Undergraduate Blog / Defining Your Babson

My Perception of local communities vs. The Reality

Coming into this experience, I had a picture in my head of a typical rural community. While some of my thoughts were confirmed—subsistence farming, simple eating, mainly isolated living—many were not. I would like to use this blog post to reveal the lack of communication that I found most surprising in the three villages I have spent significant time in. In Mano de Leon, the community leader had just switched positions, so maybe that was a contributing factor to the poor communication I saw. Neighbors did not have each other’s numbers, weekly community meetings were not established. Most shockingly was that when the school teacher took an unexpected 2 week holiday, no one knew who to turn to for information.

One of the most key community events seemed to be the futbol game on Sundays. Everyone from the community would come out and watch the team battle out it out against the neighboring town. It was very fun to play in and after less than ten minutes I was completely lacking oxygen—especially at such a high altitude. As I watched the game from the sidelines I had a number of great conversations with community members. Surprisingly, it seemed as if the playing futbol served as an ice-breaker because many people came and chatted that were previously shy. It was enjoyable to see how futbol is a common denominator and can create global friendships.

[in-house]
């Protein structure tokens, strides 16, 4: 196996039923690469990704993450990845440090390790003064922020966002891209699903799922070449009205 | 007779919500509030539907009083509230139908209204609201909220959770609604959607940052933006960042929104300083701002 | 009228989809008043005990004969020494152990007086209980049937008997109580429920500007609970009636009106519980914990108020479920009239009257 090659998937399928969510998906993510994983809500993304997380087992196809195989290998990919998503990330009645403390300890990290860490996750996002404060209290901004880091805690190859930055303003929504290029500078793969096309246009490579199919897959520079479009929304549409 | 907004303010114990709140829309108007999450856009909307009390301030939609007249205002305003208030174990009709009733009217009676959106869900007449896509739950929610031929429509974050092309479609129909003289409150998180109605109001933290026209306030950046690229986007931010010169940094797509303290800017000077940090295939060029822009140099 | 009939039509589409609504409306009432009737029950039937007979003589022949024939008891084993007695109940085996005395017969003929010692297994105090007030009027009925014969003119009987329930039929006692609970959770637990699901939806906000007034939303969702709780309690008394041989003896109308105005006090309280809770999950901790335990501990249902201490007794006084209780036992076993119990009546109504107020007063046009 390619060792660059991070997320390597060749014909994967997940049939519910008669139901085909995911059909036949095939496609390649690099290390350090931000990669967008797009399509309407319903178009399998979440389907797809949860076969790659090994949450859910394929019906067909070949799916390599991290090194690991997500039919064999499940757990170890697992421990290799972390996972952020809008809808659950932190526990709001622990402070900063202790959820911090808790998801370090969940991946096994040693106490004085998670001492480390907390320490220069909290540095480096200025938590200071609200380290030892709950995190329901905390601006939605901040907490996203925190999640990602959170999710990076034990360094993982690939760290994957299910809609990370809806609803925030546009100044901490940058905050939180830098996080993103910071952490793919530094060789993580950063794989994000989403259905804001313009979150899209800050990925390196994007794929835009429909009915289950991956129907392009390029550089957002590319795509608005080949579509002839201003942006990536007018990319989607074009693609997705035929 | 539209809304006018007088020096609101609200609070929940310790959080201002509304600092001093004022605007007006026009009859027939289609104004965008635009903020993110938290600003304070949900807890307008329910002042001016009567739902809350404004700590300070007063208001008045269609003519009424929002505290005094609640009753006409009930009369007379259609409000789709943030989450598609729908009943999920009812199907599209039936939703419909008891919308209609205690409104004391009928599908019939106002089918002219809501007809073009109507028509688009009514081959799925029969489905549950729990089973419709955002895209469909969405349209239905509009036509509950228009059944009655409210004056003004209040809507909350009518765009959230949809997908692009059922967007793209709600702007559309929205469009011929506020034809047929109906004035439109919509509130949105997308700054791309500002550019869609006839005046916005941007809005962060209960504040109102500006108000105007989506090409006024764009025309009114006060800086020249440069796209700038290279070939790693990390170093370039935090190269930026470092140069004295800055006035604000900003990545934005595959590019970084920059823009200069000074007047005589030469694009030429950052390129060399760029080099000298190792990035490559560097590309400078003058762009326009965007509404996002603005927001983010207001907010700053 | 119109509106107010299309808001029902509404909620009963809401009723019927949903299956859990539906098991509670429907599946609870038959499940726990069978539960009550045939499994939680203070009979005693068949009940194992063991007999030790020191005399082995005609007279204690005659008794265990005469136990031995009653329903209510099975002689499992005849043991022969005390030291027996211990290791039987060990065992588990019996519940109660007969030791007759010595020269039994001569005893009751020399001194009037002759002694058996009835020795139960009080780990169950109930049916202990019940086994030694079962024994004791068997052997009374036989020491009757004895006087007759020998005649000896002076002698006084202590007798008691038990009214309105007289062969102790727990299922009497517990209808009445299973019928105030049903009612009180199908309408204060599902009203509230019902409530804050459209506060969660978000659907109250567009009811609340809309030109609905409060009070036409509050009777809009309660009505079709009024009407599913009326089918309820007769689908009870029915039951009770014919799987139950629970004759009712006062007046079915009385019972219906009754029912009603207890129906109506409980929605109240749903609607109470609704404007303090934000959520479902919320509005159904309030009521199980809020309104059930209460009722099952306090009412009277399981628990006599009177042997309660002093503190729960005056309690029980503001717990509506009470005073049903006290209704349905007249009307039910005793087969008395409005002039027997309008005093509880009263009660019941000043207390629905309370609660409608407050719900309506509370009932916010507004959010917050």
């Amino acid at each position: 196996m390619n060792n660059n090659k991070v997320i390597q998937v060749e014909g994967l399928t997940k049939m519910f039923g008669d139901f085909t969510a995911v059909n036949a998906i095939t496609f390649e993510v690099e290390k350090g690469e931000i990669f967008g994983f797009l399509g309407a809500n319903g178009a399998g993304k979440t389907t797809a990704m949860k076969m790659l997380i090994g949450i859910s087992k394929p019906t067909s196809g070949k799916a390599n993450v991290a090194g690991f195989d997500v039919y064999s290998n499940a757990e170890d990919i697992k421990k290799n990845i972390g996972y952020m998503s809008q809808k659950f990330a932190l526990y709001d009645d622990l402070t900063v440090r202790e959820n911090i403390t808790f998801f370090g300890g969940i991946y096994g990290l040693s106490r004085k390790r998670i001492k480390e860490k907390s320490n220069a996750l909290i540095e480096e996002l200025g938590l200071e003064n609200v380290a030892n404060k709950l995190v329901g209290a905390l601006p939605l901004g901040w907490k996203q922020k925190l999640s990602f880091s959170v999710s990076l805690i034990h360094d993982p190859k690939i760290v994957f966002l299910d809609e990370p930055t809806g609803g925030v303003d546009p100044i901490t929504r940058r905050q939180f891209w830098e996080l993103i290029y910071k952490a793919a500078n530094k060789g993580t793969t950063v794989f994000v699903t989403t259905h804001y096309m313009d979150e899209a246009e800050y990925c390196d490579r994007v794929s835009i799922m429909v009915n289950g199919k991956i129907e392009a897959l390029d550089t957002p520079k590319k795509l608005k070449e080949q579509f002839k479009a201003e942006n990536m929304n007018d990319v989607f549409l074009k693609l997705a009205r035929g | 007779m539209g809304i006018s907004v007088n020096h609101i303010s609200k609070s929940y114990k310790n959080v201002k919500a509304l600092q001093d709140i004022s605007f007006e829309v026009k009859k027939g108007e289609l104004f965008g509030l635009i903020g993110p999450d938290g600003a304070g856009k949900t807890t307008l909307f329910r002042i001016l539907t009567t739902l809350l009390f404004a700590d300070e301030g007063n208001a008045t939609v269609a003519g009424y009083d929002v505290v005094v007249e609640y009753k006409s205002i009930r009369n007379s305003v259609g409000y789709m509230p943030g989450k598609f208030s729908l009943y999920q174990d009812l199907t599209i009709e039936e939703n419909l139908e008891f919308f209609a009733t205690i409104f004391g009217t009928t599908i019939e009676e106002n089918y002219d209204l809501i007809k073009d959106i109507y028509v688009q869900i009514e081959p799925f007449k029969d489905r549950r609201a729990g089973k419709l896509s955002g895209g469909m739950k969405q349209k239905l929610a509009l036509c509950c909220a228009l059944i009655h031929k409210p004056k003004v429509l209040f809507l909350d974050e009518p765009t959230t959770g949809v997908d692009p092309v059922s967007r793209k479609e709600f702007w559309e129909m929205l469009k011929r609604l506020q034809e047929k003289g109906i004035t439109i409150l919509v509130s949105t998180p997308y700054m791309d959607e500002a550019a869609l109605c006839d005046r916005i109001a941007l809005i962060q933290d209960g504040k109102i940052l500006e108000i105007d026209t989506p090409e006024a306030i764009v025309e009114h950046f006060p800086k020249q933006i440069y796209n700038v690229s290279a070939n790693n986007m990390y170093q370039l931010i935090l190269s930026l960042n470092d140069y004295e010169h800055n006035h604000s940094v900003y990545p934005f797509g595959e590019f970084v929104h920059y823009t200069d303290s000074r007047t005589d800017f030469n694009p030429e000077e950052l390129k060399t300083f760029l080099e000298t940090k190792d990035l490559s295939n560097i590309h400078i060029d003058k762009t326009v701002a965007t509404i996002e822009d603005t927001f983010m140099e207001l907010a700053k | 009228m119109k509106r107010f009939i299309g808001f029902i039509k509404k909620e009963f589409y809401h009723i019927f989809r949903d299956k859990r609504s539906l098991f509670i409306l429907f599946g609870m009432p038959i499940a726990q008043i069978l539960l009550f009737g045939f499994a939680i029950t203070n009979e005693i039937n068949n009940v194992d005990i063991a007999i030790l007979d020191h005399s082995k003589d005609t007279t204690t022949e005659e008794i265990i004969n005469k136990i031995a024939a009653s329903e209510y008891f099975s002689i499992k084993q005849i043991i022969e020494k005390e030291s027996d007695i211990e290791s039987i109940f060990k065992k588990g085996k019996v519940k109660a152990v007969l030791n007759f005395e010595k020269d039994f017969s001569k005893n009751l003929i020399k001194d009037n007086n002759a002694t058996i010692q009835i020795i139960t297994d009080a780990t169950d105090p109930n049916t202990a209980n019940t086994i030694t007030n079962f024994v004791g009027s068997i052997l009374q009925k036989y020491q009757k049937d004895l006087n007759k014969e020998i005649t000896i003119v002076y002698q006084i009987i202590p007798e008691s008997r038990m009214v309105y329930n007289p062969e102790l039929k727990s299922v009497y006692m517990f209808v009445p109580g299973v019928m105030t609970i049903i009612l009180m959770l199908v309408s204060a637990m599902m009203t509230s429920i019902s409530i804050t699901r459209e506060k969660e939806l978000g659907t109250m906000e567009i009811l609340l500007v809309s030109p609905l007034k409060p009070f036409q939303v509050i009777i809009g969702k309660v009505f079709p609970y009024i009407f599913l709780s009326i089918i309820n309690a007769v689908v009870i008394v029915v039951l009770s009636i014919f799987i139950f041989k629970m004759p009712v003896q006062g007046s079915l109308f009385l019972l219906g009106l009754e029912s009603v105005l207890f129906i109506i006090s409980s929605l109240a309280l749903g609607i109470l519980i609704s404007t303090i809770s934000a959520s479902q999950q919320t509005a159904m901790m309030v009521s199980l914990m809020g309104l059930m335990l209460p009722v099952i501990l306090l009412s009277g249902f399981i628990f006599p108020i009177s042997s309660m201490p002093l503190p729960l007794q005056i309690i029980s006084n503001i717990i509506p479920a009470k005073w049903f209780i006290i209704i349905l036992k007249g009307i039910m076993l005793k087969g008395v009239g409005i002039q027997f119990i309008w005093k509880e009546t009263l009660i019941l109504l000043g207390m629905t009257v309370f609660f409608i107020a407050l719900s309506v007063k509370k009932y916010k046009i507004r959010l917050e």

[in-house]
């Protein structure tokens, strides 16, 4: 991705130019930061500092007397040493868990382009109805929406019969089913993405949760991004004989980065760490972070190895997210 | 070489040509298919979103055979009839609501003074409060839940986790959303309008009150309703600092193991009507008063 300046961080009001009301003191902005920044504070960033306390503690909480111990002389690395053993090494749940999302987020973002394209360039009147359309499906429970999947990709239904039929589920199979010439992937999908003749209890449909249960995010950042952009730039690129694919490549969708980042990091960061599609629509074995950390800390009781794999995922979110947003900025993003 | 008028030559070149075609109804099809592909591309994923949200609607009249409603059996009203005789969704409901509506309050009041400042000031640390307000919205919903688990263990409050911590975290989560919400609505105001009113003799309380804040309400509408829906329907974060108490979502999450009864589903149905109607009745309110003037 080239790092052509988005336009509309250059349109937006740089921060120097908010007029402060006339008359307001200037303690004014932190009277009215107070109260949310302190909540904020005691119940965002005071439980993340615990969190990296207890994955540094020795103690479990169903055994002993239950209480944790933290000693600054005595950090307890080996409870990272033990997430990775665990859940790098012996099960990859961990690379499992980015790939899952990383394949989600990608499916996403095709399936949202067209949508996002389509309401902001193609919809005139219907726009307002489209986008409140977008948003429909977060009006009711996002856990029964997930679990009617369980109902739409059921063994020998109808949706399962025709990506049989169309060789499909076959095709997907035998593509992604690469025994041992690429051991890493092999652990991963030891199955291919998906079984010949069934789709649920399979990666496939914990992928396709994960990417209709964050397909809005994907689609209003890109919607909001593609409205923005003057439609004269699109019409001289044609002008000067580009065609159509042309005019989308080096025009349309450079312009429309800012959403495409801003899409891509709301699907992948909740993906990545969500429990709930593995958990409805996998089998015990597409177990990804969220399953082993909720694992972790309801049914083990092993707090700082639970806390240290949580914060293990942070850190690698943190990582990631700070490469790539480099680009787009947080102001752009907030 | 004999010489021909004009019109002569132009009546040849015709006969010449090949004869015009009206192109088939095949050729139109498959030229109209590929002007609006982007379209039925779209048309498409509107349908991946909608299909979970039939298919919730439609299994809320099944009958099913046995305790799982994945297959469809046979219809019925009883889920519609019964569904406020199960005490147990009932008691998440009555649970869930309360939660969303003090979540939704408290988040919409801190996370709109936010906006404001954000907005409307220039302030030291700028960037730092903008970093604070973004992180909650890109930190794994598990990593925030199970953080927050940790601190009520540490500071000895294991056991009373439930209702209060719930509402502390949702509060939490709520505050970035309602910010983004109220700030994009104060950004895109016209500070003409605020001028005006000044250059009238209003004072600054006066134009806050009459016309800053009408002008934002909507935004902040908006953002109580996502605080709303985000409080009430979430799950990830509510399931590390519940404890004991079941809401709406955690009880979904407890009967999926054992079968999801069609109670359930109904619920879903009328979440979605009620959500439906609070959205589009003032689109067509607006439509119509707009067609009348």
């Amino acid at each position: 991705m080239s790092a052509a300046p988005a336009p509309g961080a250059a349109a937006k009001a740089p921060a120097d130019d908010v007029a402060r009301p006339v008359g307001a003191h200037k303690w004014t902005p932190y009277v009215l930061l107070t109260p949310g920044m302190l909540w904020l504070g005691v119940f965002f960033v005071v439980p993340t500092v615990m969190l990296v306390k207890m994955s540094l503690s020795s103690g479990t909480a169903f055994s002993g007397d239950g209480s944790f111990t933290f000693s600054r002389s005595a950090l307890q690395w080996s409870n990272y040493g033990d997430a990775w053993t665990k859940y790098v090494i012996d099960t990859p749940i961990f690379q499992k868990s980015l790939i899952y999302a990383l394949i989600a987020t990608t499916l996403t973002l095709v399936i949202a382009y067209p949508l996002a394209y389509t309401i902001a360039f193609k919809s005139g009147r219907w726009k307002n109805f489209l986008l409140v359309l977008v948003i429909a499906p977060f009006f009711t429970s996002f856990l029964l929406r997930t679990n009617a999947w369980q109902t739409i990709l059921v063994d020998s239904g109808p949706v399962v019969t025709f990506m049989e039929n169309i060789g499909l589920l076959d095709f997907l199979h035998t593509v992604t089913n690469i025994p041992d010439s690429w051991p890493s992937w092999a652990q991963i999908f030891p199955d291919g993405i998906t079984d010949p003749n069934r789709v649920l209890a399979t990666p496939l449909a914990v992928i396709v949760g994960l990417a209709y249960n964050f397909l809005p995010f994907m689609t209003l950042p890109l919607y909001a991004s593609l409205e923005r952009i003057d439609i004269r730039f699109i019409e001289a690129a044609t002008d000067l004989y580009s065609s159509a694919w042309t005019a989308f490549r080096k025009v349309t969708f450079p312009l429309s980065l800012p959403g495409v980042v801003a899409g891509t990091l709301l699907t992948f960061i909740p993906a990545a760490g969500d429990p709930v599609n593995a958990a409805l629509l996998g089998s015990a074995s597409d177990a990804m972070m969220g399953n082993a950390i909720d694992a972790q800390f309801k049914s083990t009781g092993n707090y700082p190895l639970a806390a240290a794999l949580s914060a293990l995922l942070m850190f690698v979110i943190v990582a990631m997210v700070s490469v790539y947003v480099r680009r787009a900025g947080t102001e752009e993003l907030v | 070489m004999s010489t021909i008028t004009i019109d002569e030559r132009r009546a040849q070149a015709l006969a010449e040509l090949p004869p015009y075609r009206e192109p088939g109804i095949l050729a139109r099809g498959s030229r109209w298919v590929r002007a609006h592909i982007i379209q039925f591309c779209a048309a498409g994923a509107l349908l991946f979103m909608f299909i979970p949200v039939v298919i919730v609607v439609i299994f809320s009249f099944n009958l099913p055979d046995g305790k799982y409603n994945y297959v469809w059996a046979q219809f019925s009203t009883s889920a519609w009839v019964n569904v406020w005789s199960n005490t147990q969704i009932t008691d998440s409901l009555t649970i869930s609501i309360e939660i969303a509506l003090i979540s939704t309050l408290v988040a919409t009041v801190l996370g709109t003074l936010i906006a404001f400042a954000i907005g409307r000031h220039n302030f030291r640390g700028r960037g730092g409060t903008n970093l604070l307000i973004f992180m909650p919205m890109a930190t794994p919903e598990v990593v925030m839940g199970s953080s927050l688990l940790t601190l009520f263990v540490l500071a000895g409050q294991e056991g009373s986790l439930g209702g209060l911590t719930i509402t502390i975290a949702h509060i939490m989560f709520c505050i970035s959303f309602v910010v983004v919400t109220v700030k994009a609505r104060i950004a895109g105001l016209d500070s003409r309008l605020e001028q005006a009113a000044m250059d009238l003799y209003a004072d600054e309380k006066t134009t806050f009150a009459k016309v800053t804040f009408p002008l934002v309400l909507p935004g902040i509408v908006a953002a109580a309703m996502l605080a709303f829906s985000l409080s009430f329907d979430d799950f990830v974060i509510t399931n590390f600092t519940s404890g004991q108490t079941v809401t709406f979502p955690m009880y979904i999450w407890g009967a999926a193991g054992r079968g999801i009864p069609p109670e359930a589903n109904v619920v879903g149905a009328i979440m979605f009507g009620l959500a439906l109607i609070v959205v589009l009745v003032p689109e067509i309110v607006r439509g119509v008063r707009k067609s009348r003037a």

rene walking